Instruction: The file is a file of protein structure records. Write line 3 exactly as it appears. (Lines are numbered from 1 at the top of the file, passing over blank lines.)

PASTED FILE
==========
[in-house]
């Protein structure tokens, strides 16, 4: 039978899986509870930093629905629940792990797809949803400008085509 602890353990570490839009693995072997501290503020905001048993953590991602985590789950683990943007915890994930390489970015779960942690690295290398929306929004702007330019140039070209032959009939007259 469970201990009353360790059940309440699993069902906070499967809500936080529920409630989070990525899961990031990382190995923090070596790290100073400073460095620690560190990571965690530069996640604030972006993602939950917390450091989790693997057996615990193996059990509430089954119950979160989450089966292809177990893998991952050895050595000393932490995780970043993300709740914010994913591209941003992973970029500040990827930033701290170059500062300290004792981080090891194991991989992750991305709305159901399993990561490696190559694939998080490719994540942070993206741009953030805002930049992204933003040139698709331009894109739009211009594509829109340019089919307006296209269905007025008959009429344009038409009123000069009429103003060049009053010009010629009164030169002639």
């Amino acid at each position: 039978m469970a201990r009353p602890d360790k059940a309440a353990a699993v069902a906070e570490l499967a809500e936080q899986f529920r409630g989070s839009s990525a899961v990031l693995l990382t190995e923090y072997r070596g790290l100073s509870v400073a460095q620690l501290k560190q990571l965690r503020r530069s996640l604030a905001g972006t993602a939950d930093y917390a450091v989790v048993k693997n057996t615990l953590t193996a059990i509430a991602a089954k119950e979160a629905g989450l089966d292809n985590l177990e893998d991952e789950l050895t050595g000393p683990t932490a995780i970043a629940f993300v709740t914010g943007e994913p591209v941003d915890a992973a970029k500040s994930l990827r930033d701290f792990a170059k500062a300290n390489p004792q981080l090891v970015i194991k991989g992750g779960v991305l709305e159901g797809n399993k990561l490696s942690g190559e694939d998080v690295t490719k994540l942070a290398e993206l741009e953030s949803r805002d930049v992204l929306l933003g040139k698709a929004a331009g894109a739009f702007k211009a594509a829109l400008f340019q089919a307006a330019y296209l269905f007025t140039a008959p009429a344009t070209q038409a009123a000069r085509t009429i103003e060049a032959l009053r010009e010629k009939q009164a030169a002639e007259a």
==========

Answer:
């Amino acid at each position: 039978m469970a201990r009353p602890d360790k059940a309440a353990a699993v069902a906070e570490l499967a809500e936080q899986f529920r409630g989070s839009s990525a899961v990031l693995l990382t190995e923090y072997r070596g790290l100073s509870v400073a460095q620690l501290k560190q990571l965690r503020r530069s996640l604030a905001g972006t993602a939950d930093y917390a450091v989790v048993k693997n057996t615990l953590t193996a059990i509430a991602a089954k119950e979160a629905g989450l089966d292809n985590l177990e893998d991952e789950l050895t050595g000393p683990t932490a995780i970043a629940f993300v709740t914010g943007e994913p591209v941003d915890a992973a970029k500040s994930l990827r930033d701290f792990a170059k500062a300290n390489p004792q981080l090891v970015i194991k991989g992750g779960v991305l709305e159901g797809n399993k990561l490696s942690g190559e694939d998080v690295t490719k994540l942070a290398e993206l741009e953030s949803r805002d930049v992204l929306l933003g040139k698709a929004a331009g894109a739009f702007k211009a594509a829109l400008f340019q089919a307006a330019y296209l269905f007025t140039a008959p009429a344009t070209q038409a009123a000069r085509t009429i103003e060049a032959l009053r010009e010629k009939q009164a030169a002639e007259a």